READ  The Role of the Family in Prevention of Hiv/Aids among Youths in the Society

5.2 RECOMMENDATIONS

After a careful study of the role of parents in preventing HIV/AIDs amongst youths, it then follows recommendations should be made on how parents and the government can play a significant role in preventing HIV/AIDs amongst their youths. To this end, the following recommendations are advanced here in the study.

  1. The government should encourage its citizens to acquire formal education. Education brings about enlightenment, which is the key to development, stability and positive change. Adult literacy classes should be established in all parts of the country and should be made affordable to help reduce the rate of illiteracy amongst the order population. It is when parents are educated that they would encourage their children to be educated. Education eradicates ignorance, which is a major factor responsible for the spread of HIV/AIDs in the society. The government should make it compulsory for every child to be educated at least at junior secondary school level and cost of school fees and books should be subsidized, this will enable more people get education and enlightenment.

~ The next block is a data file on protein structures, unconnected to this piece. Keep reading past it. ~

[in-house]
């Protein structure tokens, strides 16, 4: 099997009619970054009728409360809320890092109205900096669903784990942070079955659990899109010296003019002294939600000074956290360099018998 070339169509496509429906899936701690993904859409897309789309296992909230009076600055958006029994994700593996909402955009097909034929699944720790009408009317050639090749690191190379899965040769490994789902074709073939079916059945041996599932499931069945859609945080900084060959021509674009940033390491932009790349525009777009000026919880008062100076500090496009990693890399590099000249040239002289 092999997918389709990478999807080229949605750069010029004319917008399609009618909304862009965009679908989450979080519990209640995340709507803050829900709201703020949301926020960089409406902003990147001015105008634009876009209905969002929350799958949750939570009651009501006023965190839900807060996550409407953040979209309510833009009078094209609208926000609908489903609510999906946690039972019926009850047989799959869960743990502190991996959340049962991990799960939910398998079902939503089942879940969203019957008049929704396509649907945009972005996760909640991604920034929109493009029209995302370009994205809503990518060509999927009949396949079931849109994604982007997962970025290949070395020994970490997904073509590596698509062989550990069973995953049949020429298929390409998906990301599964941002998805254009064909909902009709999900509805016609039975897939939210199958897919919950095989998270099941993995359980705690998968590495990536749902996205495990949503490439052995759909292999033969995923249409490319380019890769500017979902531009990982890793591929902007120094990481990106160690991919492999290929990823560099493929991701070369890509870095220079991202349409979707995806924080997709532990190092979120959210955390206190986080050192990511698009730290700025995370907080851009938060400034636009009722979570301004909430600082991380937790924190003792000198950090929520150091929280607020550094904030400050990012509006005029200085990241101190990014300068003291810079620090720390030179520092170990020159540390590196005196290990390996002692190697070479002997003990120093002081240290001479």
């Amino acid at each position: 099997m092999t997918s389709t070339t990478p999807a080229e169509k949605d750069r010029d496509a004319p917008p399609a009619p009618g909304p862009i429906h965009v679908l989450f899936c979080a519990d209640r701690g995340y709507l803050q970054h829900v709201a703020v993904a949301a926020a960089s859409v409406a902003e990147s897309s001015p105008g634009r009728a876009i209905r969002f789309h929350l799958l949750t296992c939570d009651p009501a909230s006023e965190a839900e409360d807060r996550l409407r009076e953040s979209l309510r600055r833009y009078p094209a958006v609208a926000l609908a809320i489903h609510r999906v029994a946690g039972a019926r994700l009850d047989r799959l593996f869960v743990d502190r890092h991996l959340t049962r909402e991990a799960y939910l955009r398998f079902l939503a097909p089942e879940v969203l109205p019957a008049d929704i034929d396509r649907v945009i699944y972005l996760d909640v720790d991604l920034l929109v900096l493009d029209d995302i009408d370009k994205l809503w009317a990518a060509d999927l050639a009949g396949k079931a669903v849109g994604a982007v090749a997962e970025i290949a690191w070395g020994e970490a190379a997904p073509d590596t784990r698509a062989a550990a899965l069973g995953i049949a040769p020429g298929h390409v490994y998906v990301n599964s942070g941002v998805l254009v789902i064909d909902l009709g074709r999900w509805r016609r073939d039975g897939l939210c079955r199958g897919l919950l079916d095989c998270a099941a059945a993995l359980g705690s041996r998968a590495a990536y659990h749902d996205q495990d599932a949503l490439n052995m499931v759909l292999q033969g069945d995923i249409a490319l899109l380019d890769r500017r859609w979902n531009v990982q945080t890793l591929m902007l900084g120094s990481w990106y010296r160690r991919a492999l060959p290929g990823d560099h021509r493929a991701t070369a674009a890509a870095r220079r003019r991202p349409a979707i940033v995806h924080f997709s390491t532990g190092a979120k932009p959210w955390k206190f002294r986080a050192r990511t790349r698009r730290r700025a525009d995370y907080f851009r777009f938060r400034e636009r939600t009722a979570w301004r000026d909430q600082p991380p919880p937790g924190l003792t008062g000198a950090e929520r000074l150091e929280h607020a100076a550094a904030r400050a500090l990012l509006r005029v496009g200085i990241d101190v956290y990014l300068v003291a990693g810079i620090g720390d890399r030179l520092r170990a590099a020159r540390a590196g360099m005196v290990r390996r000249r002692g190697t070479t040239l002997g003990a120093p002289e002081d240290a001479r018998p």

2. The government should put in place measures to ensure that workers are paid decent wages. Though, from our research, we found out that parents income did not necessarily correlate with their wards engaging in unprotected sex, it did correlate with sharing of grooming instrument. Thus, we can safely say that youths mainly share grooming instruments because they cannot readily afford to buy theirs due to their parent’s low income. Therefore, an increase in parents income will significantly help to reduce cases of youths sharing grooming instruments because they cannot afford theirs.